JewishGen's Weekly News Nosh: October 2, 2022 #JewishGenUpdates


Phil Goldfarb
 


The Weekly News Nosh

JewishGen Weekly E-Newsletter

Phil Goldfarb, Editor

Date: October 2, 2022

 

“A Family Without The Knowledge Of Their Past History, Origin And Culture Is Like A Tree Without Roots”

 

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Enjoy this week’s Nosh!

Regards,

Phil

pgoldfarb@...

  1. Free Access to German Records for a Week on Geneanet October 1-6.  October 3 is Unity Day in Germany and October 6 is German-American Day. To celebrate, Geneanet is celebrating “Ahnenfest” – Ancestor Festival – with free access to their Premium German records from Oct. 1-6 inclusive.  You need to register if you are not already a subscriber to Geneanet: https://en.geneanet.org/  Credit card information is not required. In the past few months, millions of European data points have been added to Geneanet. Indexes of over 55 million German birth, marriage, and death register entries are now available. Geneanet is a subscription service community of more than 4 million members who share their genealogical information, more than 7 billion individuals in the family trees.  Its website is available in 10 supported languages. For help, go to: https://en.geneanet.org/help/search-engine-features-and-options  Thanks to Jan Meisels Allen Chairperson, IAJGS Public Records Access Monitoring Committee for sharing this story.

 

  1. Sorting for Shared DNA Matches on MyHeritage. MyHeritage announces the addition of sorting abilities for Shared DNA Matches. Shared DNA Matches are a valuable tool for users interested in figuring out how they’re related to a specific DNA match.   Previously, the Review DNA Match page showed a list of Shared DNA Matches that was pre-sorted based on the sum of DNA shared between you (or the person whose DNA kit you manage) and the specific match you’re reviewing. Now, in addition to viewing Shared DNA Matches according to the total amount of shared DNA, you can also sort the list of shared matches based on the amount of DNA they share with you, or the amount of DNA they share with the match you’re reviewing. Read the announcement on their blog: New: Sorting for Shared DNA Matches - MyHeritage Blog

 

  1. The pandemic and apps are fueling a surge of interest in Yiddish. More people are able to study the language through apps and online classes. Oy, schlep, shpiel, shtick and glitch. Yiddish words have long made their way into English, but the language, spoken by Ashkenazi Jews across Europe for over a thousand years, was considered to be a dying language for decades after the Holocaust. However, in the past two years, there has been a surge of new Yiddish learners. During the pandemic more than 300,000 people registered to learn Yiddish on Duolingo, a language-learning app. And 61 percent of users on Duolingo, who self-reported their age, said they were under 30. Additionally, YIVO reported a 500 percent increase in enrollments during that time period and now offers 10 times as many courses — mostly Yiddish courses — as it did before the pandemic. Read the story from the Washington Post: The pandemic and apps are fueling a surge of interest in Yiddish - The Washington Post Thanks to Bruce Drake for passing this story along to me.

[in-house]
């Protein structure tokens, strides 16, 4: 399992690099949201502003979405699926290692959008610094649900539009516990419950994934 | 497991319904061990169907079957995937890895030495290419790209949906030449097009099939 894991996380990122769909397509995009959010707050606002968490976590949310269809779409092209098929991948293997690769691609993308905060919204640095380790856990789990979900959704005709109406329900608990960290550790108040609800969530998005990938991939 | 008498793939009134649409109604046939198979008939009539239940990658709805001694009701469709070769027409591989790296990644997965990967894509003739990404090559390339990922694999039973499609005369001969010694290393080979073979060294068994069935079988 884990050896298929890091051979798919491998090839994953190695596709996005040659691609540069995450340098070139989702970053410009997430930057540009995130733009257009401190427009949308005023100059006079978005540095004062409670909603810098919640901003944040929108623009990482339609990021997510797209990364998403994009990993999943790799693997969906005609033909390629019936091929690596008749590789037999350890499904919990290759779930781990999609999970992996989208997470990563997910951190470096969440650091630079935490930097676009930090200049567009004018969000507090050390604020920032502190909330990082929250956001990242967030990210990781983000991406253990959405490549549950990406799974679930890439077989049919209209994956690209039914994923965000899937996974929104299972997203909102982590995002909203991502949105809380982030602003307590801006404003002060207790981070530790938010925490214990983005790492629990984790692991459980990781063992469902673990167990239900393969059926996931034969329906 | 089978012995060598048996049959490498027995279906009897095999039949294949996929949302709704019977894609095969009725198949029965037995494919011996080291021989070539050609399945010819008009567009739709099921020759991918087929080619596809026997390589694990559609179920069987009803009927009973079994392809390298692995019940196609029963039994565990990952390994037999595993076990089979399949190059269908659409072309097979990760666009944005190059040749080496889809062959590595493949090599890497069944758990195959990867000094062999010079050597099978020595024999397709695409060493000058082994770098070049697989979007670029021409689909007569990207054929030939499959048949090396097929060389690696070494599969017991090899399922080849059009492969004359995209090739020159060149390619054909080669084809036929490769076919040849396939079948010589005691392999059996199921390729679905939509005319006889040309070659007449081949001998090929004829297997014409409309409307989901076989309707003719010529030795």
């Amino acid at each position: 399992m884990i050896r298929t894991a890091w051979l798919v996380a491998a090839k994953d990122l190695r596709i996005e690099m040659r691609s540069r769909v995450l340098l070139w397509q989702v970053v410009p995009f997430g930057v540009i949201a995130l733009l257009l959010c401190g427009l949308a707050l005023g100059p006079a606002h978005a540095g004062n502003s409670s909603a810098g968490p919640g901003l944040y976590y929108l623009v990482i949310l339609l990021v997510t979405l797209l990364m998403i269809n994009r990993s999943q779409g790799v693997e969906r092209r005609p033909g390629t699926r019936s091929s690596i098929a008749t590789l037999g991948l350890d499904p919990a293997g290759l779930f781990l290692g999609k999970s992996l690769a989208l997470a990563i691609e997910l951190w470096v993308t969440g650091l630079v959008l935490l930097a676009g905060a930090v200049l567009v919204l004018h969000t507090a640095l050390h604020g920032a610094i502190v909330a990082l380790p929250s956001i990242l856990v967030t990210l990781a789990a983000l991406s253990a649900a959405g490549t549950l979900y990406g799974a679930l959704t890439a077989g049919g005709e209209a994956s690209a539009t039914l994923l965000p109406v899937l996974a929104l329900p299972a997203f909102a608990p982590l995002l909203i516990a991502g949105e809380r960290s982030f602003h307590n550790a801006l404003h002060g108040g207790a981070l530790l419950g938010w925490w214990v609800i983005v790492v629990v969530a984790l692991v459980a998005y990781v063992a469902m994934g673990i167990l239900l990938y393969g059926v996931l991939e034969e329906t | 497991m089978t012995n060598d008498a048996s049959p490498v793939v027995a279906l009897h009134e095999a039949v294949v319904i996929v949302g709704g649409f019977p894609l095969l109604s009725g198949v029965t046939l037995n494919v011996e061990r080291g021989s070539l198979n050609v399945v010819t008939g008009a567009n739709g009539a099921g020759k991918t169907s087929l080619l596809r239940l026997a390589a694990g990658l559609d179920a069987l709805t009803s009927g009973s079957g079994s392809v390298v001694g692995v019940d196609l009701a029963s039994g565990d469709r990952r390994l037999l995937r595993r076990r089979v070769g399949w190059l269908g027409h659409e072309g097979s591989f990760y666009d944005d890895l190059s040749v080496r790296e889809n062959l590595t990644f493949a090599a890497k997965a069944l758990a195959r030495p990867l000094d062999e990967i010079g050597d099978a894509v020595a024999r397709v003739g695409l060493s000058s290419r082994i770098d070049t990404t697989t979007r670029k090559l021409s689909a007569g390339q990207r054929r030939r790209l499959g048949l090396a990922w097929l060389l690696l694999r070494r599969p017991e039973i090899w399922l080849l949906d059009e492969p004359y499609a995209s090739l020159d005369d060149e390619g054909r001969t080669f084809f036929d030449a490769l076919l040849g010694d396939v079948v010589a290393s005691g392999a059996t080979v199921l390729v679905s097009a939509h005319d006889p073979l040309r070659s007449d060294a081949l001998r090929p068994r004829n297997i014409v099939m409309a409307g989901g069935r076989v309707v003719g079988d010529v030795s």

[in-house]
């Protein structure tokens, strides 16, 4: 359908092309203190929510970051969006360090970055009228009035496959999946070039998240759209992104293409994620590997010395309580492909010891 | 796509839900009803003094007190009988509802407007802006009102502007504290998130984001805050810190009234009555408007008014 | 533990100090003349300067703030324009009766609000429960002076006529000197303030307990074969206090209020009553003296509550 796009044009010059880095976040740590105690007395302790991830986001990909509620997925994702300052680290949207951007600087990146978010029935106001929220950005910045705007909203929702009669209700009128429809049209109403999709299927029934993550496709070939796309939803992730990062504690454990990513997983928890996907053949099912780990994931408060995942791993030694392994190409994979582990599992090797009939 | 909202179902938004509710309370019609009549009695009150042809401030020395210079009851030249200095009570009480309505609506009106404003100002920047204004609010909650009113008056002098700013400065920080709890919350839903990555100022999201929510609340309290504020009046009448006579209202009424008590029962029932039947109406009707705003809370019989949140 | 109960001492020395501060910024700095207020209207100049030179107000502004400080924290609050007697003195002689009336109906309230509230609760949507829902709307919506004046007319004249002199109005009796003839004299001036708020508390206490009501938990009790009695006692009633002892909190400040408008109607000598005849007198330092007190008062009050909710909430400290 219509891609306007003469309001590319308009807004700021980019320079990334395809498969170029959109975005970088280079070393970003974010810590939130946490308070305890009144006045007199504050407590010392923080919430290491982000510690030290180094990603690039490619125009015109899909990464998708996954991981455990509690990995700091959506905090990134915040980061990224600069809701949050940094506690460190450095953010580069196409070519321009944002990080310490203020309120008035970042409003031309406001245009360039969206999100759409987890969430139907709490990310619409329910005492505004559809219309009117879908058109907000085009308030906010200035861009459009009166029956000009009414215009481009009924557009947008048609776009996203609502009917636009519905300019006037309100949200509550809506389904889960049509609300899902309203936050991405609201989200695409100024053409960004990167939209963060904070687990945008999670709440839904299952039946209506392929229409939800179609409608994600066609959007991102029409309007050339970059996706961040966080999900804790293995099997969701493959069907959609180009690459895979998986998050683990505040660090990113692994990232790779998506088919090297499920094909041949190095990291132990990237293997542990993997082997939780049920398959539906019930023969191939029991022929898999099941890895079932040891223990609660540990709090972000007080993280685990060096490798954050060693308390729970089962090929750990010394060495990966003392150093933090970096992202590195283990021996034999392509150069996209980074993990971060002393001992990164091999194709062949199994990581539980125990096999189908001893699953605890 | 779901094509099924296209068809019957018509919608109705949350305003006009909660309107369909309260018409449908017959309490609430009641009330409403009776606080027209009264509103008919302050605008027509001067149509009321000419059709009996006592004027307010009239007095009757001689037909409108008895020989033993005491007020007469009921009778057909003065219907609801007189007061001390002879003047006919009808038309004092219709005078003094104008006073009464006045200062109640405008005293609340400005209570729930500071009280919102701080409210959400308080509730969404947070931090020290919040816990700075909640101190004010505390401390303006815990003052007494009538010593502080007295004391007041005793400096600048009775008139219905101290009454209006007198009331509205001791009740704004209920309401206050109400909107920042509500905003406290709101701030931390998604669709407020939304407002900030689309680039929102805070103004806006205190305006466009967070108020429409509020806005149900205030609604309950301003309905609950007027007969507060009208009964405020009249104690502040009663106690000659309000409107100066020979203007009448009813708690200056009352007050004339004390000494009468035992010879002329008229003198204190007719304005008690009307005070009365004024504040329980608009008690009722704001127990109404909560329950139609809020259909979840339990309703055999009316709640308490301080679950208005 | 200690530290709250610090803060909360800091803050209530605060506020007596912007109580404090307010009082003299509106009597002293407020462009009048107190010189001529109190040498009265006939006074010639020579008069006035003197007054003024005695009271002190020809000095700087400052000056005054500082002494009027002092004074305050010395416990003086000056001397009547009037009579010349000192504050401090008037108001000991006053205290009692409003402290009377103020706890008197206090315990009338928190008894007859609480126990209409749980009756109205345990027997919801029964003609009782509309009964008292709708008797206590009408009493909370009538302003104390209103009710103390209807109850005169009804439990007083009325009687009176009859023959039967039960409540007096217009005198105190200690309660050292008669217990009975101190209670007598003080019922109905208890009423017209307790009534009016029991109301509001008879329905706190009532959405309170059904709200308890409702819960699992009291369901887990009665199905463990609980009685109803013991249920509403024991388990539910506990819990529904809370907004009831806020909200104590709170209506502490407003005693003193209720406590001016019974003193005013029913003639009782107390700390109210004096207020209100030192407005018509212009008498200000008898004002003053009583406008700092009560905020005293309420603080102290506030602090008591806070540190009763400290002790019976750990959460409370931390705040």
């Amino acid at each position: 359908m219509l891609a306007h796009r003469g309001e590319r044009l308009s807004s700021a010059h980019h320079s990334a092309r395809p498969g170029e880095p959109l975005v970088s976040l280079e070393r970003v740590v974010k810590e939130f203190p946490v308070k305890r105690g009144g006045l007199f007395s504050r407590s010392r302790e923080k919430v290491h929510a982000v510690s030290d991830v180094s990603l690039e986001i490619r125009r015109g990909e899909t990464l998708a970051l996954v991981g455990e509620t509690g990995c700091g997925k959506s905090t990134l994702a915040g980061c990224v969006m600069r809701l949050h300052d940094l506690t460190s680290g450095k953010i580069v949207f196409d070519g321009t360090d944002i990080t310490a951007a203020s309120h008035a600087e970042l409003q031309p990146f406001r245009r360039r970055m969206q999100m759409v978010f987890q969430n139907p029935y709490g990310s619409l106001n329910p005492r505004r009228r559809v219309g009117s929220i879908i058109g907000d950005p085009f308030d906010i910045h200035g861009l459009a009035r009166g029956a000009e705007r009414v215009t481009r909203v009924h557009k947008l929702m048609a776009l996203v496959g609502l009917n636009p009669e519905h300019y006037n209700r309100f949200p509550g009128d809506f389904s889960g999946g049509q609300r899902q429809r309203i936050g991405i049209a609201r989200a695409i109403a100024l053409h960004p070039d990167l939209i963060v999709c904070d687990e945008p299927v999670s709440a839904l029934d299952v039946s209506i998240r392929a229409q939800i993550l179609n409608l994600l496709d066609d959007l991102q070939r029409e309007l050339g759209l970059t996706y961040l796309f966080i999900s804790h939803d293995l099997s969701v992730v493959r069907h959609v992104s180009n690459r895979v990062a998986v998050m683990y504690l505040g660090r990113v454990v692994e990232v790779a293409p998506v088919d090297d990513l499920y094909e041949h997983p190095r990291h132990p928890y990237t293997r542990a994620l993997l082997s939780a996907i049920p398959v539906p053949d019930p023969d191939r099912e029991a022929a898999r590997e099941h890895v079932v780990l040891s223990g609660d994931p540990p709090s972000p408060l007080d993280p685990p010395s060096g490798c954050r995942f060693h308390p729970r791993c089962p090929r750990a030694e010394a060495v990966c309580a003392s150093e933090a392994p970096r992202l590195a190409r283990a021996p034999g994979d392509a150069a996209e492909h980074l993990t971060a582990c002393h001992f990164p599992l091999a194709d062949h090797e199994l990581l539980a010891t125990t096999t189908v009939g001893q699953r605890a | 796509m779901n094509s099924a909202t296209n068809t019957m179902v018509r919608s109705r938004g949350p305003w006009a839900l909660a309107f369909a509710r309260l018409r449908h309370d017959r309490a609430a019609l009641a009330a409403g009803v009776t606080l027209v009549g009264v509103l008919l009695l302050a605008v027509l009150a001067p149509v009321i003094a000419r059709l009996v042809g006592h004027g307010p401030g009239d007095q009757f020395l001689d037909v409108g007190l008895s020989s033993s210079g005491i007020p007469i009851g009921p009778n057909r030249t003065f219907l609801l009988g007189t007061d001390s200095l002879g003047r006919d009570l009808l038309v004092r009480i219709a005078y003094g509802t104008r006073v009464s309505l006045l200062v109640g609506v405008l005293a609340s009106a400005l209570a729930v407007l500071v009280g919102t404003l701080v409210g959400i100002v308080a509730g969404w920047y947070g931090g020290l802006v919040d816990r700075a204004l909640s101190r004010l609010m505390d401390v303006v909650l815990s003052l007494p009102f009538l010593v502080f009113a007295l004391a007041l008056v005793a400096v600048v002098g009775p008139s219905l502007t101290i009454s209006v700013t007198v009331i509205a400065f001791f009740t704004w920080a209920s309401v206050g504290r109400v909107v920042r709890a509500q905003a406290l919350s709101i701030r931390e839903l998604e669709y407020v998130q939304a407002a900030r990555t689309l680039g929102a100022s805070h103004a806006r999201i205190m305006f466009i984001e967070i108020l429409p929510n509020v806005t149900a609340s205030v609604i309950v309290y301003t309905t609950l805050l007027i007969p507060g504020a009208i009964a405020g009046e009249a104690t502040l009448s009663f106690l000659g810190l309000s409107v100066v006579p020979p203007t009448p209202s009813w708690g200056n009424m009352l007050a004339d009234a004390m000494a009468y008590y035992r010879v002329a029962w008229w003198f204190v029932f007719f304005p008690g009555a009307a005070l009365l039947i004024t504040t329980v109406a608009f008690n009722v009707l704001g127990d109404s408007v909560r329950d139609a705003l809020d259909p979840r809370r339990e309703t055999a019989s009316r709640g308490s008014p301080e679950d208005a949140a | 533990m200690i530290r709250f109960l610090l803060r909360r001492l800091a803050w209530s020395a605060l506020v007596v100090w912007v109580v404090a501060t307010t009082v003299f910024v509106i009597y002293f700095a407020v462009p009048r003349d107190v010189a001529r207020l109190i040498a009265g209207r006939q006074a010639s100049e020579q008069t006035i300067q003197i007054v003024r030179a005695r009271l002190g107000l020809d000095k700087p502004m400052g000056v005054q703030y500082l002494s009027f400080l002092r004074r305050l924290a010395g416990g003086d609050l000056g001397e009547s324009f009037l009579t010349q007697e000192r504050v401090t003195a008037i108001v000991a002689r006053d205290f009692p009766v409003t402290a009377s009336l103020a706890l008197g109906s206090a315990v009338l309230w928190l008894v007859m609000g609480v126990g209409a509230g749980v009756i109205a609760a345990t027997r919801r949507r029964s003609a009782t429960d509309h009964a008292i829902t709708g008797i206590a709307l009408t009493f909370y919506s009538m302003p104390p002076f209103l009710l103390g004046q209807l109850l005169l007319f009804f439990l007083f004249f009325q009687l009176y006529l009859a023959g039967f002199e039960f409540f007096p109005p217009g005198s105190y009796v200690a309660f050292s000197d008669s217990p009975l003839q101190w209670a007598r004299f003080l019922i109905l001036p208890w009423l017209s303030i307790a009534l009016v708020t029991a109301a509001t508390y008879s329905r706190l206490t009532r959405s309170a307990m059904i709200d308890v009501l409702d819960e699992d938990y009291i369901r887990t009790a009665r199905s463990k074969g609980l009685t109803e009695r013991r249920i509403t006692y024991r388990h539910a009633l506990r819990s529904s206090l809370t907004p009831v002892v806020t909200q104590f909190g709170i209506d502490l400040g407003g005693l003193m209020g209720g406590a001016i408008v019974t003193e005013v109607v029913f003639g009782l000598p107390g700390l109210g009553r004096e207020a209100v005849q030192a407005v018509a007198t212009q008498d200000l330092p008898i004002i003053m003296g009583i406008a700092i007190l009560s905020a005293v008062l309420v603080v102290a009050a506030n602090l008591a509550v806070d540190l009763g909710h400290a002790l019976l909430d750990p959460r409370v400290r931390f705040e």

1. Speaking of Yiddish…How to greet people in Yiddish on each Jewish holiday. Sometimes there is one phrase used when seeing the person and another one when saying good-bye. When people start learning Yiddish, there are so many lessons to master that there’s often not enough time to learn the various ways of greeting people on Shabbos and the Jewish holidays. To make it easier to know which expression to use, Yiddish activist Jonah Boyarin has compiled this handy list of bagrisungen (greetings) for shabbos and all holidays, presenting each expression in Yiddish, English transliteration and translation. Read the story from the Forward: How to greet people in Yiddish on each Jewish holiday – The Forward

 

  1. How Tishrei Became the First Month of the Hebrew Calendar. How did we come to celebrate the New Year in the fall when in the Bible it was celebrated in the spring? And what is the origin of the first month’s peculiar name? Read the story from the National Library of Israel: How Tishrei Became the First Month of the Hebrew Calendar (nli.org.il)